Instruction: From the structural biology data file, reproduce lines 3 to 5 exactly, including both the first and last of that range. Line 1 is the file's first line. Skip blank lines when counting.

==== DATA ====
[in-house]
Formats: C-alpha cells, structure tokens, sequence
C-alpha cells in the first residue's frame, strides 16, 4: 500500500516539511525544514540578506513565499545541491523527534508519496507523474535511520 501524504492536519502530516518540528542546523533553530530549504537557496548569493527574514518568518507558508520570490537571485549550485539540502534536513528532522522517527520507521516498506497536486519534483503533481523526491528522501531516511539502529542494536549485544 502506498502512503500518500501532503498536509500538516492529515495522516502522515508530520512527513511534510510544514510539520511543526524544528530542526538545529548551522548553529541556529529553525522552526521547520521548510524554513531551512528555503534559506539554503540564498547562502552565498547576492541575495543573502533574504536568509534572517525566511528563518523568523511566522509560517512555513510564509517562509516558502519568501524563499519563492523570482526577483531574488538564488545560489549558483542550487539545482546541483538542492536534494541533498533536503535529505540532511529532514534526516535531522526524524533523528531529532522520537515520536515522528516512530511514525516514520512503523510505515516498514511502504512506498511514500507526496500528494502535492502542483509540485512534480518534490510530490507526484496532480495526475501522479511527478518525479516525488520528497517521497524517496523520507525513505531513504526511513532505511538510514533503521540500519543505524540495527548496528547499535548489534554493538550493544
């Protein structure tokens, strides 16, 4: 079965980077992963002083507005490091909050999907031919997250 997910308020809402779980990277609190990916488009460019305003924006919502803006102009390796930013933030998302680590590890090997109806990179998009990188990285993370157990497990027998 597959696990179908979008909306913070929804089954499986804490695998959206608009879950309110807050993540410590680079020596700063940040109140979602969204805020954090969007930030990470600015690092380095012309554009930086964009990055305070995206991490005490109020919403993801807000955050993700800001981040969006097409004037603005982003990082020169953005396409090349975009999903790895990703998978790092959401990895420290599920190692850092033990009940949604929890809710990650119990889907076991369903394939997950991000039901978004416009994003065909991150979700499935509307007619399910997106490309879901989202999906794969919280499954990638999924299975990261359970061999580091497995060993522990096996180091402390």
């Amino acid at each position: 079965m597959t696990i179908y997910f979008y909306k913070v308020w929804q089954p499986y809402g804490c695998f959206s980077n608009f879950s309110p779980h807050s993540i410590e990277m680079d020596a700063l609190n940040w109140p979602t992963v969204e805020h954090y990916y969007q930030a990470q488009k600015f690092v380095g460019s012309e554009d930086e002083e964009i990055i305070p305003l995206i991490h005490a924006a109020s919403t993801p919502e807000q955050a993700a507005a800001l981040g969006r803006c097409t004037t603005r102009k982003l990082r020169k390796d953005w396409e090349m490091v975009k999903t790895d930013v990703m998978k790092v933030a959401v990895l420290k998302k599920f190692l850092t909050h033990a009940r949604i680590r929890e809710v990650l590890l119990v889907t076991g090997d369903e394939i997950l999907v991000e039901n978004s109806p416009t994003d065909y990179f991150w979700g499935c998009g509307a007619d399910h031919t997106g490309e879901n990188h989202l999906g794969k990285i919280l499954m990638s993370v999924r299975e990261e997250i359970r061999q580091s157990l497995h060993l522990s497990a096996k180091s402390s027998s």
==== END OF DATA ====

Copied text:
C-alpha cells in the first residue's frame, strides 16, 4: 500500500516539511525544514540578506513565499545541491523527534508519496507523474535511520 501524504492536519502530516518540528542546523533553530530549504537557496548569493527574514518568518507558508520570490537571485549550485539540502534536513528532522522517527520507521516498506497536486519534483503533481523526491528522501531516511539502529542494536549485544 502506498502512503500518500501532503498536509500538516492529515495522516502522515508530520512527513511534510510544514510539520511543526524544528530542526538545529548551522548553529541556529529553525522552526521547520521548510524554513531551512528555503534559506539554503540564498547562502552565498547576492541575495543573502533574504536568509534572517525566511528563518523568523511566522509560517512555513510564509517562509516558502519568501524563499519563492523570482526577483531574488538564488545560489549558483542550487539545482546541483538542492536534494541533498533536503535529505540532511529532514534526516535531522526524524533523528531529532522520537515520536515522528516512530511514525516514520512503523510505515516498514511502504512506498511514500507526496500528494502535492502542483509540485512534480518534490510530490507526484496532480495526475501522479511527478518525479516525488520528497517521497524517496523520507525513505531513504526511513532505511538510514533503521540500519543505524540495527548496528547499535548489534554493538550493544
């Protein structure tokens, strides 16, 4: 079965980077992963002083507005490091909050999907031919997250 997910308020809402779980990277609190990916488009460019305003924006919502803006102009390796930013933030998302680590590890090997109806990179998009990188990285993370157990497990027998 597959696990179908979008909306913070929804089954499986804490695998959206608009879950309110807050993540410590680079020596700063940040109140979602969204805020954090969007930030990470600015690092380095012309554009930086964009990055305070995206991490005490109020919403993801807000955050993700800001981040969006097409004037603005982003990082020169953005396409090349975009999903790895990703998978790092959401990895420290599920190692850092033990009940949604929890809710990650119990889907076991369903394939997950991000039901978004416009994003065909991150979700499935509307007619399910997106490309879901989202999906794969919280499954990638999924299975990261359970061999580091497995060993522990096996180091402390």
């Amino acid at each position: 079965m597959t696990i179908y997910f979008y909306k913070v308020w929804q089954p499986y809402g804490c695998f959206s980077n608009f879950s309110p779980h807050s993540i410590e990277m680079d020596a700063l609190n940040w109140p979602t992963v969204e805020h954090y990916y969007q930030a990470q488009k600015f690092v380095g460019s012309e554009d930086e002083e964009i990055i305070p305003l995206i991490h005490a924006a109020s919403t993801p919502e807000q955050a993700a507005a800001l981040g969006r803006c097409t004037t603005r102009k982003l990082r020169k390796d953005w396409e090349m490091v975009k999903t790895d930013v990703m998978k790092v933030a959401v990895l420290k998302k599920f190692l850092t909050h033990a009940r949604i680590r929890e809710v990650l590890l119990v889907t076991g090997d369903e394939i997950l999907v991000e039901n978004s109806p416009t994003d065909y990179f991150w979700g499935c998009g509307a007619d399910h031919t997106g490309e879901n990188h989202l999906g794969k990285i919280l499954m990638s993370v999924r299975e990261e997250i359970r061999q580091s157990l497995h060993l522990s497990a096996k180091s402390s027998s």